The six minute Starless was a pleasant surprise. They apologised for taking on a prog song a little too much, but they did it so well that it was a perfect closer for the main set. King Crimson were different, and I went away thinking that there are two or three songs on the 1973/74 albums that would suit them as well.
Yet another word on venues …
Moaning about all-standing venues is bcoming a refrain. They’re horrible venues especially for women. If you’re under about five feet four, much of all standing gigs consists of staring at people’s backs and sniffing their armpits. The Phoenix Exeter added filthy toilets, perhaps to echo rock festivals, and a slow, creaky entry system with handstamps (why not just give over the whole building to the show?) In its favour, the sound and lighting for The Unthanks set was first rate, which suggests the hall has an inherently decent acoustic so that was probably why it was chosen. Looking at the tour, there are mainly seated venues, so we were unlucky.
There’s an argument about standing up and atmosphere which works for anything danceable, or very loud and dynamic. The toe-tapping excitement runs through the feet, and performers will often ask for standing. Van Morrison does it for the atmosphere. The Decemberists, I’m told, choose standing venues because increased capacity keeps ticket prices so low, and all-standing halls have fewer repairs, and an easier deal with fire regulations which assist this. Bob Dylan, playing very large venues, does it greedily to increase capacity, because the price remains the same. About four times the cost of The Unthanks or The Decemberists.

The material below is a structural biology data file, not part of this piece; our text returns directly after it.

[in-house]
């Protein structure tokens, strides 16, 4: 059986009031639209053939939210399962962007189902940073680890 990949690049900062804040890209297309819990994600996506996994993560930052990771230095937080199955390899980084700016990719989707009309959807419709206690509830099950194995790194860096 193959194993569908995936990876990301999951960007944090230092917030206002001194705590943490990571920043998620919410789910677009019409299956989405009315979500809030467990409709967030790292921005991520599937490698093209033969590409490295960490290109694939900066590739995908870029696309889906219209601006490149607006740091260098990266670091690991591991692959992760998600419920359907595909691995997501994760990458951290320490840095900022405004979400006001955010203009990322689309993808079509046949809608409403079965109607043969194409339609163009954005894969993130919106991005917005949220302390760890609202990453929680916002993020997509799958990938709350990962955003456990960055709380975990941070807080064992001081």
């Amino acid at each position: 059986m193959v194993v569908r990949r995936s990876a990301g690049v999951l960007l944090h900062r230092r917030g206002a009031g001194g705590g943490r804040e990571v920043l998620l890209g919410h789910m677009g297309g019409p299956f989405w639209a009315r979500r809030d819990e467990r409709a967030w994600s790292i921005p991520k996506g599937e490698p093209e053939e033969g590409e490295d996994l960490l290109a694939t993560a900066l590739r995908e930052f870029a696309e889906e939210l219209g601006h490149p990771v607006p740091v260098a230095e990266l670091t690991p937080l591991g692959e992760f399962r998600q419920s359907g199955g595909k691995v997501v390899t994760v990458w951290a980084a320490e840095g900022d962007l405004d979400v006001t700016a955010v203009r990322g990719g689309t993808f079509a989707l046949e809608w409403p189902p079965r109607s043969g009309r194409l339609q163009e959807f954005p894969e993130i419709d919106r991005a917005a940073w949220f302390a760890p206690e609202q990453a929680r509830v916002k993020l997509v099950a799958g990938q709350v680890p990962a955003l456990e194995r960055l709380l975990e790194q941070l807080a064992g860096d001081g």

The Unthanks are quiet, serene, meditative, complex, stuff where you want to listen to the lyrics. I can’t think of a single advantage an all-standing venue gives. In the 60s, at folk clubs and festivals, people used to sit or lie on the ground for this sort of music. The music is soothing and relaxing and dreamlike. We don’t relax and follow musical reveries on our feet.
At some standing venues, like the O2 Bristol, or O2 Bournemouth, Brook Southampton, Forum London, Corn Exchange Cambridge, there is an escape route, an accessible balcony or gallery. Even where there are no chairs (O2 Bristol), there are railings to lean on. You can move up and back and see the band clearly. Not at The Phoenix, Exeter. It was crowded, hot and stuffy (and we felt very sorry for the pregnant Rachel Unthanks … it’s far worse on the stage under the lights). Over half the audience were “mature” (past the first flush of middle-aged?), so going out, we heard people complaining about knees, ankles, backache!